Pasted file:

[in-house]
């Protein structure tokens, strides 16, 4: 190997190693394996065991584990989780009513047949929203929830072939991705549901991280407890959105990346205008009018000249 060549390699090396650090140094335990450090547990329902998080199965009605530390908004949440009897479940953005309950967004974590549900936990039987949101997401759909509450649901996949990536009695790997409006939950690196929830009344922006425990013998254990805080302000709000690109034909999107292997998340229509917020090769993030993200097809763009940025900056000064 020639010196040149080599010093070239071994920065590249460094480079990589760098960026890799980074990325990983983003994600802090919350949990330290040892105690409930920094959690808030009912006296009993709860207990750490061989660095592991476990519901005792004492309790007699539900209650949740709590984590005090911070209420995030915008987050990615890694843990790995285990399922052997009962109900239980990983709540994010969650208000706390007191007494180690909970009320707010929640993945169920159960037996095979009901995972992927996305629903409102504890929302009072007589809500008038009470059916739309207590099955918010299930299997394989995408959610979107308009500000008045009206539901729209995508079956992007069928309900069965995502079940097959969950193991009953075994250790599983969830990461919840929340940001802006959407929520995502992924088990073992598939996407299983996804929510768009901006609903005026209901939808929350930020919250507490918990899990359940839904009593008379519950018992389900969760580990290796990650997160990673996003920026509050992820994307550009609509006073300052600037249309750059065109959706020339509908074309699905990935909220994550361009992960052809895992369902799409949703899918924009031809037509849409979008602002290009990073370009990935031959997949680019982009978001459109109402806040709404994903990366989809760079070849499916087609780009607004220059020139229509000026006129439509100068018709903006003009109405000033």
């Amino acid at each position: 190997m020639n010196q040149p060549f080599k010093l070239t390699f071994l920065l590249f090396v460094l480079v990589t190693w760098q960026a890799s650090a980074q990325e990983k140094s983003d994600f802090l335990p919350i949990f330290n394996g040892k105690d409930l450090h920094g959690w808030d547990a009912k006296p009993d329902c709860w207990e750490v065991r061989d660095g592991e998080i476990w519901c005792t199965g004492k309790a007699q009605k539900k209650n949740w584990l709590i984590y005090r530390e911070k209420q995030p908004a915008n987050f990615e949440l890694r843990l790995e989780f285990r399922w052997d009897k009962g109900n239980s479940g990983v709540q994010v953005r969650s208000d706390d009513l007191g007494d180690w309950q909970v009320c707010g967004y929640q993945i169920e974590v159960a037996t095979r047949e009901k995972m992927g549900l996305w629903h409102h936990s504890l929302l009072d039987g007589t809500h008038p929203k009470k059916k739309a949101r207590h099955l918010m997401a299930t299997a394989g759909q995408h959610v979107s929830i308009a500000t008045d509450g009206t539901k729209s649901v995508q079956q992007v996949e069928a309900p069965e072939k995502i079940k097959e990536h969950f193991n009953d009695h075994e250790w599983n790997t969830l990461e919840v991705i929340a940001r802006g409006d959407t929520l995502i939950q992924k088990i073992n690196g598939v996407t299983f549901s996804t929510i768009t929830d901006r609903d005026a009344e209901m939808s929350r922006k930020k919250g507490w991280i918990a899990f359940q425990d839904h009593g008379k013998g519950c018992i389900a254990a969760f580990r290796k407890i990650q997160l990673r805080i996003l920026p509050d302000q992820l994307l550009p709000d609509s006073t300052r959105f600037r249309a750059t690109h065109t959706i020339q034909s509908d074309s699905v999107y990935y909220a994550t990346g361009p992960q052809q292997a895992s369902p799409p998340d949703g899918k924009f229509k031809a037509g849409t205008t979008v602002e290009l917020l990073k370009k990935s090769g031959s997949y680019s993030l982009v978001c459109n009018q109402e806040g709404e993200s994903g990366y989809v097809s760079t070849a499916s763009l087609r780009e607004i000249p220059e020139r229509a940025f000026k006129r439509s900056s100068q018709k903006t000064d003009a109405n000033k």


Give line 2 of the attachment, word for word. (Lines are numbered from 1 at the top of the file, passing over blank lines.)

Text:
């Protein structure tokens, strides 16, 4: 190997190693394996065991584990989780009513047949929203929830072939991705549901991280407890959105990346205008009018000249 060549390699090396650090140094335990450090547990329902998080199965009605530390908004949440009897479940953005309950967004974590549900936990039987949101997401759909509450649901996949990536009695790997409006939950690196929830009344922006425990013998254990805080302000709000690109034909999107292997998340229509917020090769993030993200097809763009940025900056000064 020639010196040149080599010093070239071994920065590249460094480079990589760098960026890799980074990325990983983003994600802090919350949990330290040892105690409930920094959690808030009912006296009993709860207990750490061989660095592991476990519901005792004492309790007699539900209650949740709590984590005090911070209420995030915008987050990615890694843990790995285990399922052997009962109900239980990983709540994010969650208000706390007191007494180690909970009320707010929640993945169920159960037996095979009901995972992927996305629903409102504890929302009072007589809500008038009470059916739309207590099955918010299930299997394989995408959610979107308009500000008045009206539901729209995508079956992007069928309900069965995502079940097959969950193991009953075994250790599983969830990461919840929340940001802006959407929520995502992924088990073992598939996407299983996804929510768009901006609903005026209901939808929350930020919250507490918990899990359940839904009593008379519950018992389900969760580990290796990650997160990673996003920026509050992820994307550009609509006073300052600037249309750059065109959706020339509908074309699905990935909220994550361009992960052809895992369902799409949703899918924009031809037509849409979008602002290009990073370009990935031959997949680019982009978001459109109402806040709404994903990366989809760079070849499916087609780009607004220059020139229509000026006129439509100068018709903006003009109405000033």